Brumit v. State (2006)
In Brumit v. State, 206 S.W.3d 639, 644 (Tex. Crim. App. 2006), while recognizing that a plurality of the court had held in Blue that the judge's comments constituted fundamental error requiring no objection, the Court of Criminal Appeals concluded that it did not need to reach that issue because the judge's comment that an earlier case made him think that anybody who ever harmed a child should be put to death did not reflect bias, partiality, or the failure of the trial court to consider the full range of punishment, and thus did not violate due process, when the comments were made after the judge had heard extensive evidence of the defendant's repeated sexual abuse of two children, the defendant had six prior convictions for child sexual assault, and explicit evidence showed that the judge had considered the full range of punishment in sentencing the defendant to life in prison. 206 S.W.3d at 644-45.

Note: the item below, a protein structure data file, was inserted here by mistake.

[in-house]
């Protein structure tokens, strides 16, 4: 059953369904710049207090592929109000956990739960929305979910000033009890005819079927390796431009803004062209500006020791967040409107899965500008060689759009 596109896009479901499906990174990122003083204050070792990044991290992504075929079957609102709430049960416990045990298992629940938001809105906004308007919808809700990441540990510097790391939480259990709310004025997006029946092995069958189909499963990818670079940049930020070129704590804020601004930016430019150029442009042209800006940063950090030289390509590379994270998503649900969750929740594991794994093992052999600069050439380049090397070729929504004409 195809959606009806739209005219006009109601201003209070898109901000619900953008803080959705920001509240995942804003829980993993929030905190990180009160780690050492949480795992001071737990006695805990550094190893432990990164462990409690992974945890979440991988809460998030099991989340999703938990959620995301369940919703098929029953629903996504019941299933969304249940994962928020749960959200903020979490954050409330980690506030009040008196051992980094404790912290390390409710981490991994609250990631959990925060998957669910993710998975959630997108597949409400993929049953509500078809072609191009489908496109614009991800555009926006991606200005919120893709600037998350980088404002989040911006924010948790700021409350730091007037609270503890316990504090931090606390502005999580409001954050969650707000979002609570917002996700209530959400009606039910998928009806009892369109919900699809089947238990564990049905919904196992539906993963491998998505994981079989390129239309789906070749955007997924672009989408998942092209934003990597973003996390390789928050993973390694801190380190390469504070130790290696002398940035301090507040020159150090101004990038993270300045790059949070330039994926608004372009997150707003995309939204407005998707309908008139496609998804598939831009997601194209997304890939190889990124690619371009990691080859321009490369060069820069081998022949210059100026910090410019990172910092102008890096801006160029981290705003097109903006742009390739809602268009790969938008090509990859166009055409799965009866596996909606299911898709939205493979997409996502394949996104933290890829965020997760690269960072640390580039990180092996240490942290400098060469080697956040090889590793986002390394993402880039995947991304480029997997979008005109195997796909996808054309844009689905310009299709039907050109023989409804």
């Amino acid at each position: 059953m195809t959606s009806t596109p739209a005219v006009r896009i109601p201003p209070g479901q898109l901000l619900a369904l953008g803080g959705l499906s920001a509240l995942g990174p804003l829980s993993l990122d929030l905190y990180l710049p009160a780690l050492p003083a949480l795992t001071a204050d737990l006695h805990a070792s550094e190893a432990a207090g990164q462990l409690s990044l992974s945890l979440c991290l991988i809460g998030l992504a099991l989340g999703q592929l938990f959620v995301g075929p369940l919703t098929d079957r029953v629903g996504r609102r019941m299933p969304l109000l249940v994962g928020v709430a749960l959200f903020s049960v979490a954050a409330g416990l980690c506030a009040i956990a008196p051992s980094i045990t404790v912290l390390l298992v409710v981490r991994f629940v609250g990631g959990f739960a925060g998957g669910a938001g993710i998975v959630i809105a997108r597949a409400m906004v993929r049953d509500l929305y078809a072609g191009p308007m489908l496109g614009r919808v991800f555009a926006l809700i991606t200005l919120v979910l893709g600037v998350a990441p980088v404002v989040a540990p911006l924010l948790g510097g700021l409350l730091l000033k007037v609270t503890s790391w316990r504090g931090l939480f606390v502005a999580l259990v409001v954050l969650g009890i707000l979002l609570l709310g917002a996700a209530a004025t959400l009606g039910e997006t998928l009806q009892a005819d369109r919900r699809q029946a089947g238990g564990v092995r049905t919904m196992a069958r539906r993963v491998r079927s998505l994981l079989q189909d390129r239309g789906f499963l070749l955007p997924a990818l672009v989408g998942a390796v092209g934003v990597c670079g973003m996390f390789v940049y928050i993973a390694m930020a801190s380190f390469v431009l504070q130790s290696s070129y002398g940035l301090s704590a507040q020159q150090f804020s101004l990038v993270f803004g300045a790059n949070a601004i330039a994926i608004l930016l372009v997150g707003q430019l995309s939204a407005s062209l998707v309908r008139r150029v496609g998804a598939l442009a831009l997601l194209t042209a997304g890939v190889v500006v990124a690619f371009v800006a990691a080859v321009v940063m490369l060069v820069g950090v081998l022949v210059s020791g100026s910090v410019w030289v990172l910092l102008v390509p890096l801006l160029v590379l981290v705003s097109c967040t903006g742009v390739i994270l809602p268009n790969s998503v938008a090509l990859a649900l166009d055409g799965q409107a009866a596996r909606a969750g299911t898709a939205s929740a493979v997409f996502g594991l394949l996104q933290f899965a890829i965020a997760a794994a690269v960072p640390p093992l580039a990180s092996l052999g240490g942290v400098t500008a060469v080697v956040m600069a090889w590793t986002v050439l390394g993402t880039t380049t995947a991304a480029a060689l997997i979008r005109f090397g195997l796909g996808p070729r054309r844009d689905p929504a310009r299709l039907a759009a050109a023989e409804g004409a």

The court held, "Due process requires a neutral and detached hearing body." Id. at 645.
However, "absent a clear showing of bias, a trial court's actions will be presumed to have been correct." Id.